{¶28} "Per Doug Oehler

       {¶29} "Shell Fleet 15w40 is being phased out. Please continue to use our current

supply of Shell Fleet until we are out (this includes totes and drums). Once we are out, begin

using QS [Quaker State] HDX 15w40 and labeling it Shell Fleet."2

       {¶30} Attached to appellee's motion for summary judgment was the affidavit of Doug

Oehler, who is appellee's part-owner and acting president. Oehler's affidavit states in relevant

part that "Shell Fleet Oil was never phased out and is still available[,]" and that Shell Fleet was

the only oil that appellee ever delivered to appellant.

       {¶31} Appellant argues that there is a clear conflict between the April 9, 2003

interoffice memorandum and Oehler's affidavit, and this conflict should have precluded the

trial court from awarding appellee summary judgment as to appellant's fraud claim. Citing the

principle that in summary judgment proceedings, the evidence and any inference that can be

drawn from it must be construed in a light most favorable to the nonmoving party, appellant

asserts that this court is obligated to infer from the interoffice memorandum that appellee did,

in fact, run out of Shell Fleet oil and substituted Quaker State oil in its place. We find this

argument unpersuasive.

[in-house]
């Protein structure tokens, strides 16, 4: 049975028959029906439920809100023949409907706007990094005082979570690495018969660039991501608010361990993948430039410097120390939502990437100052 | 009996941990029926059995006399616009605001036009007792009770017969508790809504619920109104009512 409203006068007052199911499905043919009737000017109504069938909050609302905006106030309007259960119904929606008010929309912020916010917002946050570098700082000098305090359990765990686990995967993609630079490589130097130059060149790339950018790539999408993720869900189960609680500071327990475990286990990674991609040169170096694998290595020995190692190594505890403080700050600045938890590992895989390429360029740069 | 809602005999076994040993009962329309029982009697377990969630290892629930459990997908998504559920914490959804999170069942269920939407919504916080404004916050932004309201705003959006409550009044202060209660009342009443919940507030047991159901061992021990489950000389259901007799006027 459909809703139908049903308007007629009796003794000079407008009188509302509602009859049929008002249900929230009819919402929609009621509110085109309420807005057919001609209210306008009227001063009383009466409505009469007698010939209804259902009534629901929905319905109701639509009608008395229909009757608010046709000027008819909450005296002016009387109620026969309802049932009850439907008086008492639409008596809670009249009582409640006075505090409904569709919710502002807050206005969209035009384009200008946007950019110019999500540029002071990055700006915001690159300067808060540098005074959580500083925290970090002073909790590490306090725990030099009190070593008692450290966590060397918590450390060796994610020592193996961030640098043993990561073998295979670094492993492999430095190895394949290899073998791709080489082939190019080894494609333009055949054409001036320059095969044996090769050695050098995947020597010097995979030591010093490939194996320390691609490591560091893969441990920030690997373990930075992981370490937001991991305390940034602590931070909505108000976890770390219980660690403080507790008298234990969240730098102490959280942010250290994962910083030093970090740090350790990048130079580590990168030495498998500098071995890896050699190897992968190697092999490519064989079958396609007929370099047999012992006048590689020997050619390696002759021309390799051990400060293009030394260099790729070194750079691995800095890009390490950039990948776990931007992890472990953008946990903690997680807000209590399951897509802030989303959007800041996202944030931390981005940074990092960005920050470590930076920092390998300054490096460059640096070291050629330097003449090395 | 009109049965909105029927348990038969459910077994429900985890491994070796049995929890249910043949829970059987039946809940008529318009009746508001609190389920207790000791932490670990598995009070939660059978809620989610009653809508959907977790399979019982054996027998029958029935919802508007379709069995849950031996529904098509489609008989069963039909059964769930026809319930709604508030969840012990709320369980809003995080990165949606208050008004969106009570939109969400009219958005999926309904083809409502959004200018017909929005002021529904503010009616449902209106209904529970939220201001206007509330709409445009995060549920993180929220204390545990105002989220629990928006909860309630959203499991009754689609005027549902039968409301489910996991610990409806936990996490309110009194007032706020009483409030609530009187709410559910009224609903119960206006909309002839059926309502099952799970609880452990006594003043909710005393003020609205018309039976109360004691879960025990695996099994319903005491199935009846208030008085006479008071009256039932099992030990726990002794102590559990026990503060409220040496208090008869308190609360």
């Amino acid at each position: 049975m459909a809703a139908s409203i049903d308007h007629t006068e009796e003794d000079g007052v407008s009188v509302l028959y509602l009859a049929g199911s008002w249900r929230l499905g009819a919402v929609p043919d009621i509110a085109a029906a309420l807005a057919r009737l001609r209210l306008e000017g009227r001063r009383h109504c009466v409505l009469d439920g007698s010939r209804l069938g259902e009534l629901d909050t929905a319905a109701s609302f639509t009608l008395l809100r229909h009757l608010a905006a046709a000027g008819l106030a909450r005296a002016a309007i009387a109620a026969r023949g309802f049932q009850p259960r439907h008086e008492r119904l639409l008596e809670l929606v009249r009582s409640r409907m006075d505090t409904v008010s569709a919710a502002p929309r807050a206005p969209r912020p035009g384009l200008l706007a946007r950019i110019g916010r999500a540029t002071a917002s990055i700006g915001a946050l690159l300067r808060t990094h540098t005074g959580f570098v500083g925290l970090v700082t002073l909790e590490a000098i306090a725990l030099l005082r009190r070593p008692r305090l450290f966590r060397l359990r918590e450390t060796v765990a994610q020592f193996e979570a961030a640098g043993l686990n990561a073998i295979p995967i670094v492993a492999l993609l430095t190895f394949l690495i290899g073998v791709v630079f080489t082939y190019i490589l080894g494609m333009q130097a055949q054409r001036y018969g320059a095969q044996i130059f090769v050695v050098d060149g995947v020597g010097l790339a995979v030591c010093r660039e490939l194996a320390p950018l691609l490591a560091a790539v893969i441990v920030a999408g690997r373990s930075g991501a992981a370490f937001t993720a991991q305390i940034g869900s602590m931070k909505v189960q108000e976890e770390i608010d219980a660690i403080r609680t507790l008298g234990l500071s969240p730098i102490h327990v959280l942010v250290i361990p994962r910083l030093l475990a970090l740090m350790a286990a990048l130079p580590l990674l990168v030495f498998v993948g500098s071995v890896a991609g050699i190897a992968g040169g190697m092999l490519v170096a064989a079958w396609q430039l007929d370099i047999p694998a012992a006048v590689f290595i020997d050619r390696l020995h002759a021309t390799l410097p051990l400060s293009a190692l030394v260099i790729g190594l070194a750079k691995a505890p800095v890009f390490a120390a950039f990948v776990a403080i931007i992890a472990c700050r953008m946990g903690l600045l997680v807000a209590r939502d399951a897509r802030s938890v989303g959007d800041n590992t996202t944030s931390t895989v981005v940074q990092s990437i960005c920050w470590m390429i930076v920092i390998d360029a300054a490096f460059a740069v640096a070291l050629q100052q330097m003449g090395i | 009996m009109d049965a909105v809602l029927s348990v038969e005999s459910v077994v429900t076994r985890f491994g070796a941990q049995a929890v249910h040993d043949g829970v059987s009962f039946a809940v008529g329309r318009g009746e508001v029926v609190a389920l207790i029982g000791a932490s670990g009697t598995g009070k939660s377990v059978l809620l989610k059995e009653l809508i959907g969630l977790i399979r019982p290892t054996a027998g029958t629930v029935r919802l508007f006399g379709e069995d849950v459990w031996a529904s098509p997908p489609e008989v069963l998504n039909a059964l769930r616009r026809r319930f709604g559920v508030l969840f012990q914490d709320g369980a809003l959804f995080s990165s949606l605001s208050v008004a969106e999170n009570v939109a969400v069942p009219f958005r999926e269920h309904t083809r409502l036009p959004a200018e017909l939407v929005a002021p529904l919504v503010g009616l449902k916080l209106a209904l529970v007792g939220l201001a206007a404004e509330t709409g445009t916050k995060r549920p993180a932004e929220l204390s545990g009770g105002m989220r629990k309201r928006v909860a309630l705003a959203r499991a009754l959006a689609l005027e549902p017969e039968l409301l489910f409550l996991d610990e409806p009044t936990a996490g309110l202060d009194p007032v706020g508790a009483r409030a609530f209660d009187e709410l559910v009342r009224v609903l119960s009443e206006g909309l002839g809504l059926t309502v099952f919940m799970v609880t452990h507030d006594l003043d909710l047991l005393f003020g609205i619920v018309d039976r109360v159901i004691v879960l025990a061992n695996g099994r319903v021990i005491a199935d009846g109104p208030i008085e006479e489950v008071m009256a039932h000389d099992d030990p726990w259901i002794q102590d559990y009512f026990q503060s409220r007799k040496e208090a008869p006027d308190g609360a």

{¶32} First, it cannot be inferred from the interoffice memorandum that appellee

actually did run out of Shell Fleet oil and began substituting Quaker State oil in its place. The



2. The memorandum was sent from someone named "Larry" to persons named "John" and "Brent." It appears
that these three persons were employees of appellee.

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memorandum states merely that appellee's employees were to use Shell Fleet oil until their

supplies of it ran out, and once they ran out, they were to begin using Quaker State oil,

labeling it as Shell Fleet. Appellant never presented any evidence regarding whether or when

appellee's supplies of Shell Fleet ran out, and the only evidence presented on this question

came from Oehler's affidavit, which stated that appellee did not run out of Shell Fleet, and that

Shell Fleet was the only oil ever delivered to appellant.

       {¶33} Consequently, appellant's contention that a genuine issue of material fact exists

as to whether appellee delivered to appellant Quaker State oil rather than Shell Fleet oil is

based on appellant's speculation rather than an inference that can be drawn from the